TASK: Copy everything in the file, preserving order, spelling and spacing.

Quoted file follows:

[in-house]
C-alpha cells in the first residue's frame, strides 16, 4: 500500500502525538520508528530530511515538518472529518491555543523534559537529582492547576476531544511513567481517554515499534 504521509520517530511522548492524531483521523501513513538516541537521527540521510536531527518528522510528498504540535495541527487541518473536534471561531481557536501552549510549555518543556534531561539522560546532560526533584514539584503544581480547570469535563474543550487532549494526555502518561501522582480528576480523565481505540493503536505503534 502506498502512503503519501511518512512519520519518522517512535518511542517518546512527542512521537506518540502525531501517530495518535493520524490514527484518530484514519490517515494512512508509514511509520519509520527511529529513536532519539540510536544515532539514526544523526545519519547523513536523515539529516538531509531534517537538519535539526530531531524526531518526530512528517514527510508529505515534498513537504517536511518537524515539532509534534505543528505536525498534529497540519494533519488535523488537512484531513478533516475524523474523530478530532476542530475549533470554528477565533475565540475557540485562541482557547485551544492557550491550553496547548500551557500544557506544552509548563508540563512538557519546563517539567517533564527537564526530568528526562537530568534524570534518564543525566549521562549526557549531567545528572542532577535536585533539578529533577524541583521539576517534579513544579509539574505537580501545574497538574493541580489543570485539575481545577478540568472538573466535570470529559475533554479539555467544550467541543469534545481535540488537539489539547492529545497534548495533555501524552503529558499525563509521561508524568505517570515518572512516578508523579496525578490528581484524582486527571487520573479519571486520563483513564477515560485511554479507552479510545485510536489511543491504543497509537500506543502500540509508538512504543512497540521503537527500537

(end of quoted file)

[in-house]
C-alpha cells in the first residue's frame, strides 16, 4: 500500500502525538520508528530530511515538518472529518491555543523534559537529582492547576476531544511513567481517554515499534 504521509520517530511522548492524531483521523501513513538516541537521527540521510536531527518528522510528498504540535495541527487541518473536534471561531481557536501552549510549555518543556534531561539522560546532560526533584514539584503544581480547570469535563474543550487532549494526555502518561501522582480528576480523565481505540493503536505503534 502506498502512503503519501511518512512519520519518522517512535518511542517518546512527542512521537506518540502525531501517530495518535493520524490514527484518530484514519490517515494512512508509514511509520519509520527511529529513536532519539540510536544515532539514526544523526545519519547523513536523515539529516538531509531534517537538519535539526530531531524526531518526530512528517514527510508529505515534498513537504517536511518537524515539532509534534505543528505536525498534529497540519494533519488535523488537512484531513478533516475524523474523530478530532476542530475549533470554528477565533475565540475557540485562541482557547485551544492557550491550553496547548500551557500544557506544552509548563508540563512538557519546563517539567517533564527537564526530568528526562537530568534524570534518564543525566549521562549526557549531567545528572542532577535536585533539578529533577524541583521539576517534579513544579509539574505537580501545574497538574493541580489543570485539575481545577478540568472538573466535570470529559475533554479539555467544550467541543469534545481535540488537539489539547492529545497534548495533555501524552503529558499525563509521561508524568505517570515518572512516578508523579496525578490528581484524582486527571487520573479519571486520563483513564477515560485511554479507552479510545485510536489511543491504543497509537500506543502500540509508538512504543512497540521503537527500537